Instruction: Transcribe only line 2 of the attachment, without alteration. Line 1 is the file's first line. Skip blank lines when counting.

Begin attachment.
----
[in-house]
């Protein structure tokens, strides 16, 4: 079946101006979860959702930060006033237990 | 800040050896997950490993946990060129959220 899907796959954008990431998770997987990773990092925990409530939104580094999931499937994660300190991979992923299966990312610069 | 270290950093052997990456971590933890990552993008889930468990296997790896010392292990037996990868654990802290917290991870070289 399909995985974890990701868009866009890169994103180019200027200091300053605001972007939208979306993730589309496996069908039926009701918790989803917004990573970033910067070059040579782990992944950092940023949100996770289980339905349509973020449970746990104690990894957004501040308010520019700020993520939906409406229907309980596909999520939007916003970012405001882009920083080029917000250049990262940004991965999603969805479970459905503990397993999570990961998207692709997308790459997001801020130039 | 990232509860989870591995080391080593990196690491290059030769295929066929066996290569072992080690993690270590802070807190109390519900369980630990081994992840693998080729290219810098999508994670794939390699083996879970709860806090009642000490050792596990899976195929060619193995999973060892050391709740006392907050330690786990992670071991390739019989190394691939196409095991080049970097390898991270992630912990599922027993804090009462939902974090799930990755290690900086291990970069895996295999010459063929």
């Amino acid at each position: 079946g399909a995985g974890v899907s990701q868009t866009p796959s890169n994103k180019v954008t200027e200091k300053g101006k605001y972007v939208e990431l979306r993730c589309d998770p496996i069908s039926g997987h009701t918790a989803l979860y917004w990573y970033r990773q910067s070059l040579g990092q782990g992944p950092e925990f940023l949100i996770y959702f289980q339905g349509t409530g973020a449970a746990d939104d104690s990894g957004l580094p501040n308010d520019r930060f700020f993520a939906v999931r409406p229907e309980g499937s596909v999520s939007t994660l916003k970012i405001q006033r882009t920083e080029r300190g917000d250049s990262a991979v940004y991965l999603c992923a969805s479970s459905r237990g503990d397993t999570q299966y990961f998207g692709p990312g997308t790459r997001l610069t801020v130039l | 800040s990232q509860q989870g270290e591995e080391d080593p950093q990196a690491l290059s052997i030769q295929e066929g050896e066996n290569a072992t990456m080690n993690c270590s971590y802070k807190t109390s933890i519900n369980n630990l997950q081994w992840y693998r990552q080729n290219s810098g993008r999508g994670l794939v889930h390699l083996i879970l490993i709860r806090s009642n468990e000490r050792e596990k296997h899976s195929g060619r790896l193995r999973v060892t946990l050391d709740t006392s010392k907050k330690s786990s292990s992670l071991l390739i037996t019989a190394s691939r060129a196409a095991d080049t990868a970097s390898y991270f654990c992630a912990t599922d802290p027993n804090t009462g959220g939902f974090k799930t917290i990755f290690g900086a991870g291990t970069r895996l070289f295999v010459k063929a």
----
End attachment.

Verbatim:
């Protein structure tokens, strides 16, 4: 079946101006979860959702930060006033237990 | 800040050896997950490993946990060129959220 899907796959954008990431998770997987990773990092925990409530939104580094999931499937994660300190991979992923299966990312610069 | 270290950093052997990456971590933890990552993008889930468990296997790896010392292990037996990868654990802290917290991870070289 399909995985974890990701868009866009890169994103180019200027200091300053605001972007939208979306993730589309496996069908039926009701918790989803917004990573970033910067070059040579782990992944950092940023949100996770289980339905349509973020449970746990104690990894957004501040308010520019700020993520939906409406229907309980596909999520939007916003970012405001882009920083080029917000250049990262940004991965999603969805479970459905503990397993999570990961998207692709997308790459997001801020130039 | 990232509860989870591995080391080593990196690491290059030769295929066929066996290569072992080690993690270590802070807190109390519900369980630990081994992840693998080729290219810098999508994670794939390699083996879970709860806090009642000490050792596990899976195929060619193995999973060892050391709740006392907050330690786990992670071991390739019989190394691939196409095991080049970097390898991270992630912990599922027993804090009462939902974090799930990755290690900086291990970069895996295999010459063929």